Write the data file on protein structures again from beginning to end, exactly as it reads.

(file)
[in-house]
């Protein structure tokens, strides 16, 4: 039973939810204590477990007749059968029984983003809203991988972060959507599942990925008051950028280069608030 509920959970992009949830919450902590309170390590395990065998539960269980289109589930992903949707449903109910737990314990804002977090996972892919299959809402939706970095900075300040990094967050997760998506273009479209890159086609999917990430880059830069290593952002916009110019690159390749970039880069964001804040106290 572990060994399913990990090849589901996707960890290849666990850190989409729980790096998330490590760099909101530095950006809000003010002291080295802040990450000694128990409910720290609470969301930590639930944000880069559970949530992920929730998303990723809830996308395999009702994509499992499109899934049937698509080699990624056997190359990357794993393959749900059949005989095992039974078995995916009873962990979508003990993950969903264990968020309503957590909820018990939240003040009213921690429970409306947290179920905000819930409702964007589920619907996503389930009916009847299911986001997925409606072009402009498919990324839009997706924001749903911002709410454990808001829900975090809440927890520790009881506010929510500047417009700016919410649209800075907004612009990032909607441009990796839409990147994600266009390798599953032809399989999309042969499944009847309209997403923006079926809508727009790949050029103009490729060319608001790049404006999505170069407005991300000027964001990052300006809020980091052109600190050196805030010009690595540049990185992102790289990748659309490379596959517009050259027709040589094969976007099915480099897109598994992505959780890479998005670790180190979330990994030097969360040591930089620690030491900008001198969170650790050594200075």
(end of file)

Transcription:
[in-house]
């Protein structure tokens, strides 16, 4: 039973939810204590477990007749059968029984983003809203991988972060959507599942990925008051950028280069608030 509920959970992009949830919450902590309170390590395990065998539960269980289109589930992903949707449903109910737990314990804002977090996972892919299959809402939706970095900075300040990094967050997760998506273009479209890159086609999917990430880059830069290593952002916009110019690159390749970039880069964001804040106290 572990060994399913990990090849589901996707960890290849666990850190989409729980790096998330490590760099909101530095950006809000003010002291080295802040990450000694128990409910720290609470969301930590639930944000880069559970949530992920929730998303990723809830996308395999009702994509499992499109899934049937698509080699990624056997190359990357794993393959749900059949005989095992039974078995995916009873962990979508003990993950969903264990968020309503957590909820018990939240003040009213921690429970409306947290179920905000819930409702964007589920619907996503389930009916009847299911986001997925409606072009402009498919990324839009997706924001749903911002709410454990808001829900975090809440927890520790009881506010929510500047417009700016919410649209800075907004612009990032909607441009990796839409990147994600266009390798599953032809399989999309042969499944009847309209997403923006079926809508727009790949050029103009490729060319608001790049404006999505170069407005991300000027964001990052300006809020980091052109600190050196805030010009690595540049990185992102790289990748659309490379596959517009050259027709040589094969976007099915480099897109598994992505959780890479998005670790180190979330990994030097969360040591930089620690030491900008001198969170650790050594200075």